Last week I explained how dental insurance works in general, and why there is no “good” dental insurance. This week I will break down the general differences between dental insurances, offer some things to consider when using your dental insurance, and when it makes sense to consider purchasing insurance if you don’t have it.
We get asked just about daily by patients who are either self-employed or are not offered insurance through their employer, “Should I consider getting dental insurance?” In most cases, it does not make sense to purchase dental insurance on your own. This goes back to last week’s column as to how dental “insurance” is set up to begin with.
As discussed last week, all dental insurance companies set a limit as to how much they will “pay-out” on an annual basis. The industry average is $1000 per year, which has not changed since the inception of dental insurance back in the 1970’s. The premiums for individual dental insurance run around the $700 range. This leaves the patient with a net gain of $300 from the insurance company. This especially does not make sense if you typically only have your teeth cleaned a couple of times a year. The only way purchasing your own insurance may make sense is if you are looking to cover your entire family. You should discuss these factors with your dental office prior to making the decision. Key: You should be the one to make the decision who you pick as a dental provider, not an insurance company that might be a different company or have a new set of rules next year.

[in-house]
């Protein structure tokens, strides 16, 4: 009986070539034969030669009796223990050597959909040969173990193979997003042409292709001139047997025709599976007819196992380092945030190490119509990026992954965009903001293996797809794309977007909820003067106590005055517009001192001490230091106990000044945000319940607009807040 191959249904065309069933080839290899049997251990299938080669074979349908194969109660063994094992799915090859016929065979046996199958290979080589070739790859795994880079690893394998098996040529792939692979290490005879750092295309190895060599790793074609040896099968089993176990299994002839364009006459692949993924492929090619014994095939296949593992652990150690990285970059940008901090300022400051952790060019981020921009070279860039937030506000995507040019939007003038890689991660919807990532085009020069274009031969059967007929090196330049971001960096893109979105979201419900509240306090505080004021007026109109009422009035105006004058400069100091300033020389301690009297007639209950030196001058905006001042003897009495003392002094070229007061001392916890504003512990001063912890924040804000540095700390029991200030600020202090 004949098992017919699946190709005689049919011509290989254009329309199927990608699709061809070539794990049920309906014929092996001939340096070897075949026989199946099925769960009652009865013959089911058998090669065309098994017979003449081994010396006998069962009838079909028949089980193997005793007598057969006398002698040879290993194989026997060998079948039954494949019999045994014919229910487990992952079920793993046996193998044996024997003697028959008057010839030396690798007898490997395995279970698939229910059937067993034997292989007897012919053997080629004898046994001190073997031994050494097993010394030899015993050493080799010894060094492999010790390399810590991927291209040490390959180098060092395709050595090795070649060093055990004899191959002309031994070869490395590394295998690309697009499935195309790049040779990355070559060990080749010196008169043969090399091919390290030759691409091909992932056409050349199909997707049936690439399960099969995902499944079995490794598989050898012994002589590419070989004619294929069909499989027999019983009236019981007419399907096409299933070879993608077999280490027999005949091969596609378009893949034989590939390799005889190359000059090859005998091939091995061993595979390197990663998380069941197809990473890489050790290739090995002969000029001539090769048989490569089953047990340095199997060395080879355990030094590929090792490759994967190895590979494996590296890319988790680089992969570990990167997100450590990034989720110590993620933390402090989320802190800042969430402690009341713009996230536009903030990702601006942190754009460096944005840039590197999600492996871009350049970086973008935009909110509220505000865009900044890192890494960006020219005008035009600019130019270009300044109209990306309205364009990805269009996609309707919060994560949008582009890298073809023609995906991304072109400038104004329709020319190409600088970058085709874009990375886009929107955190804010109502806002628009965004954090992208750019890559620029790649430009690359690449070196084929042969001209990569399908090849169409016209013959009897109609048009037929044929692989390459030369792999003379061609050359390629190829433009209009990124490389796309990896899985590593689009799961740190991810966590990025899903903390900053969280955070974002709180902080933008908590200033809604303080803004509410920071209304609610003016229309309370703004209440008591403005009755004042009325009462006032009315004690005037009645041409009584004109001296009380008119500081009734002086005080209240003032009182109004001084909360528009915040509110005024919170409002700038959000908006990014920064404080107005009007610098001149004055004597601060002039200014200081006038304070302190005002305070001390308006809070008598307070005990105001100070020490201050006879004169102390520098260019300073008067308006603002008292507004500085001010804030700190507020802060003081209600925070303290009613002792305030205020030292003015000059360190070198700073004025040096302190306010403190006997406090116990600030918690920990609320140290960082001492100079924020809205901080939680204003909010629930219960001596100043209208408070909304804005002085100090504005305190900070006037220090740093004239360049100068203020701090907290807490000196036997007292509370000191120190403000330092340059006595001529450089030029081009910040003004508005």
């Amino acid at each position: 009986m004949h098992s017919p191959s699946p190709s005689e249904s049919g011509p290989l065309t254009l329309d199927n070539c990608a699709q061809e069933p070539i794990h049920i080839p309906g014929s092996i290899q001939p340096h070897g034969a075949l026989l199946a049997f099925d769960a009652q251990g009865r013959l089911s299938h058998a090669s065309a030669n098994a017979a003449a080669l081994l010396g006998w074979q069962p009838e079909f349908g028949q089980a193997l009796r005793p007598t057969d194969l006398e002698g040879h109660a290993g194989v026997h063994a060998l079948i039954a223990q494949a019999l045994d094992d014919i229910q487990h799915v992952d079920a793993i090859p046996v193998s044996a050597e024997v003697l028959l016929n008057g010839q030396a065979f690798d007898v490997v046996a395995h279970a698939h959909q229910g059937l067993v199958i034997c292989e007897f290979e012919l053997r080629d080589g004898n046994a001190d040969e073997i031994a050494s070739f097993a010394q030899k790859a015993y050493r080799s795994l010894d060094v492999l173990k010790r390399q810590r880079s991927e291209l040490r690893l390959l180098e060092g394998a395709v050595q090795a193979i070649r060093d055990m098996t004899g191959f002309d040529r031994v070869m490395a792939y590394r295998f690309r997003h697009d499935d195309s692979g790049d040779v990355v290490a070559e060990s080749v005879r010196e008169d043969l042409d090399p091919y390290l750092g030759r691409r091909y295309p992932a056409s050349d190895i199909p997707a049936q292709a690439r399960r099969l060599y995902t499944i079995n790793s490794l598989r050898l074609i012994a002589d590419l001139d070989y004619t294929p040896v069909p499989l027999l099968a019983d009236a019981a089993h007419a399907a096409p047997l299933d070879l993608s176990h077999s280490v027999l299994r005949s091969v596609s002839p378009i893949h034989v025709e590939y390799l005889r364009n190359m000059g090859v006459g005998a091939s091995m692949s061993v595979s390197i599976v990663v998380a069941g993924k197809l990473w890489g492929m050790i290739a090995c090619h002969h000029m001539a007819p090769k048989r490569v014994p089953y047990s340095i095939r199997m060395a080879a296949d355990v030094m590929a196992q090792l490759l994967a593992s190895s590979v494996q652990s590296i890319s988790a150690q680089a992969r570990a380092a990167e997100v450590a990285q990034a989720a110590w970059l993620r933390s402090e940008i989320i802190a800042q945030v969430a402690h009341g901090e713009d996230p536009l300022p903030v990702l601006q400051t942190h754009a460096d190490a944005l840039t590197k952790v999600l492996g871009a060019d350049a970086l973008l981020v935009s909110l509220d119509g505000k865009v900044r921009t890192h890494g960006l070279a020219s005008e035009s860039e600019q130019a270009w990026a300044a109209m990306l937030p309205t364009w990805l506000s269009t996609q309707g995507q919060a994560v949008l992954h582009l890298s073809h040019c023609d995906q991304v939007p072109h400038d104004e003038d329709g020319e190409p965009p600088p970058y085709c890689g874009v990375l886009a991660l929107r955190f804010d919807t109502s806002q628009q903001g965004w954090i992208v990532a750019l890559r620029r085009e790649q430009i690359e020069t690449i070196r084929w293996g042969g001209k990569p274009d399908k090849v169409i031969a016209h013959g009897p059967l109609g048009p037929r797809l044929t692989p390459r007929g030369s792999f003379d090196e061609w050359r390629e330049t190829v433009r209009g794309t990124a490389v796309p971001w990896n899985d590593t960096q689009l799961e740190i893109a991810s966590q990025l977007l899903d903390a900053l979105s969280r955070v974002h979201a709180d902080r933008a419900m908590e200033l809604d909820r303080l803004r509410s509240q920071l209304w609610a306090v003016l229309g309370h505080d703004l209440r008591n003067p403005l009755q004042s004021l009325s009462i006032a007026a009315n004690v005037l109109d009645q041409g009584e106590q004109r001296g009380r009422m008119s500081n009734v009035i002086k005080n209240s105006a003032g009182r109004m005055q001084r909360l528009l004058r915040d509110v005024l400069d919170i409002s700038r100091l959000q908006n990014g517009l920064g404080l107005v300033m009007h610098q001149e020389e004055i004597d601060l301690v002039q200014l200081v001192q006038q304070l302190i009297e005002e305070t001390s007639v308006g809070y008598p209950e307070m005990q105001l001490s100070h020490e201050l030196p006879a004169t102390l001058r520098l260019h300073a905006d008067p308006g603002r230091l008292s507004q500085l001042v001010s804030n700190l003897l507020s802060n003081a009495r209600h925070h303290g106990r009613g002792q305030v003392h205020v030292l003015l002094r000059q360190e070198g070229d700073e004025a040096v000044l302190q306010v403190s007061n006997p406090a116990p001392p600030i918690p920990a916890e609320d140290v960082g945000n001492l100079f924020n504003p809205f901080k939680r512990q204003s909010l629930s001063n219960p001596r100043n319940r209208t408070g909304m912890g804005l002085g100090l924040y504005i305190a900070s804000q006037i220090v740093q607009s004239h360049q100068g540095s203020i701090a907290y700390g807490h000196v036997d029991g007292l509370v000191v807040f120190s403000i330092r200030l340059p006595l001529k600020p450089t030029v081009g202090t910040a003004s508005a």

In dentistry, there are a few types of dental insurance available. There are “open” insurance plans, where patients can go to whoever they want and a certain percentage of the fee will be covered depending on the procedure. The other types of insurance are PPO’s, HMO’s and discount plans or “clubs”. With these types of insurance, the dentist has to sign a contract with the insurance company and abide by a pre-set limit they can charge for all procedures. While this may sound good from a patient perspective, there are other things to consider.
Many private dental offices are being bought-up by larger corporations across the country. In general, the business model of these practices is to see a higher volume of patients to do more procedures. There will be less and less privately-owned dental practices as time goes on. However, in our area right now, most dental offices are small businesses. The decision for the dentist to sign-up for a particular plan depends on many factors.
As a consumer, and patient, you have to be the one to decide what is important to you. Keep in mind that dentistry is not a commodity. Dentistry should be relationship based. Approaching it this way will give you the best opportunity to get the level of care that is right for you.
Please keep in mind: Insurance does not equal health. Health requires investment and personal responsibility. Better access to care across the general population is a topic for another time. Right now, you have full control in managing your dental health care. You should talk to your dental office about any concerns you have.
Next week I will discuss the costs of dental care for those with or without dental insurance and ways to get what you want with regards to your dental health.
Dr. St. Clair maintains a private dental practice in Rowley and Newburyport dedicated to health-centered family dentistry. He has a special interest in treating snoring, sleep apnea and TMJ problems. If there are certain topics you would like to see written about or questions you have, please email them to him at firstname.lastname@example.org